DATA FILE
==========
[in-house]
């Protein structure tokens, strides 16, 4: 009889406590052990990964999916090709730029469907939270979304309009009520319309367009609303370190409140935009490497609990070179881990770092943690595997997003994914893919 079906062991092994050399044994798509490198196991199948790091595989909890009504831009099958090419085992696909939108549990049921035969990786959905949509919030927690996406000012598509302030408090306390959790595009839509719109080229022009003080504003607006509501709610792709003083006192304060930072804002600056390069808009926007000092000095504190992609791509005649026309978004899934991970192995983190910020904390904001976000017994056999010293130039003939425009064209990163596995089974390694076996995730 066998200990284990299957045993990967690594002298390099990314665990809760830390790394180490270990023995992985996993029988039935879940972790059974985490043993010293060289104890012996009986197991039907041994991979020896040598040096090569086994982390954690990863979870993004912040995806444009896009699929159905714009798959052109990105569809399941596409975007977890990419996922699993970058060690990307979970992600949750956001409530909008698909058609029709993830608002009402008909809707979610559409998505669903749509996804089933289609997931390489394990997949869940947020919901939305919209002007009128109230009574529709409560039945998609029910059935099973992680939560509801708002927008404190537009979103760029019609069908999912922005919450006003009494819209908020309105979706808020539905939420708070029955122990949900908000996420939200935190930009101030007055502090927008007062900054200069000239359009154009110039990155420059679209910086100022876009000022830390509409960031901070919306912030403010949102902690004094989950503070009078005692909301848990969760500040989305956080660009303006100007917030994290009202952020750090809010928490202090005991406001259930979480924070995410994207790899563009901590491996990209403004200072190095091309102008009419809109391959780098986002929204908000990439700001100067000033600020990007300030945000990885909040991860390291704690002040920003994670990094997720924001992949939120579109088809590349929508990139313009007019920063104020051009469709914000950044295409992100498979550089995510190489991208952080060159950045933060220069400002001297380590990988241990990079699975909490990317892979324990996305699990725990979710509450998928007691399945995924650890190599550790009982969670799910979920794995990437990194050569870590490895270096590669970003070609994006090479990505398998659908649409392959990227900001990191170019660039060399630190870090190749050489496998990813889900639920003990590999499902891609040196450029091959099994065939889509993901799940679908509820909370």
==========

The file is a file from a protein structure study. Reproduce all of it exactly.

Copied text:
[in-house]
């Protein structure tokens, strides 16, 4: 009889406590052990990964999916090709730029469907939270979304309009009520319309367009609303370190409140935009490497609990070179881990770092943690595997997003994914893919 079906062991092994050399044994798509490198196991199948790091595989909890009504831009099958090419085992696909939108549990049921035969990786959905949509919030927690996406000012598509302030408090306390959790595009839509719109080229022009003080504003607006509501709610792709003083006192304060930072804002600056390069808009926007000092000095504190992609791509005649026309978004899934991970192995983190910020904390904001976000017994056999010293130039003939425009064209990163596995089974390694076996995730 066998200990284990299957045993990967690594002298390099990314665990809760830390790394180490270990023995992985996993029988039935879940972790059974985490043993010293060289104890012996009986197991039907041994991979020896040598040096090569086994982390954690990863979870993004912040995806444009896009699929159905714009798959052109990105569809399941596409975007977890990419996922699993970058060690990307979970992600949750956001409530909008698909058609029709993830608002009402008909809707979610559409998505669903749509996804089933289609997931390489394990997949869940947020919901939305919209002007009128109230009574529709409560039945998609029910059935099973992680939560509801708002927008404190537009979103760029019609069908999912922005919450006003009494819209908020309105979706808020539905939420708070029955122990949900908000996420939200935190930009101030007055502090927008007062900054200069000239359009154009110039990155420059679209910086100022876009000022830390509409960031901070919306912030403010949102902690004094989950503070009078005692909301848990969760500040989305956080660009303006100007917030994290009202952020750090809010928490202090005991406001259930979480924070995410994207790899563009901590491996990209403004200072190095091309102008009419809109391959780098986002929204908000990439700001100067000033600020990007300030945000990885909040991860390291704690002040920003994670990094997720924001992949939120579109088809590349929508990139313009007019920063104020051009469709914000950044295409992100498979550089995510190489991208952080060159950045933060220069400002001297380590990988241990990079699975909490990317892979324990996305699990725990979710509450998928007691399945995924650890190599550790009982969670799910979920794995990437990194050569870590490895270096590669970003070609994006090479990505398998659908649409392959990227900001990191170019660039060399630190870090190749050489496998990813889900639920003990590999499902891609040196450029091959099994065939889509993901799940679908509820909370």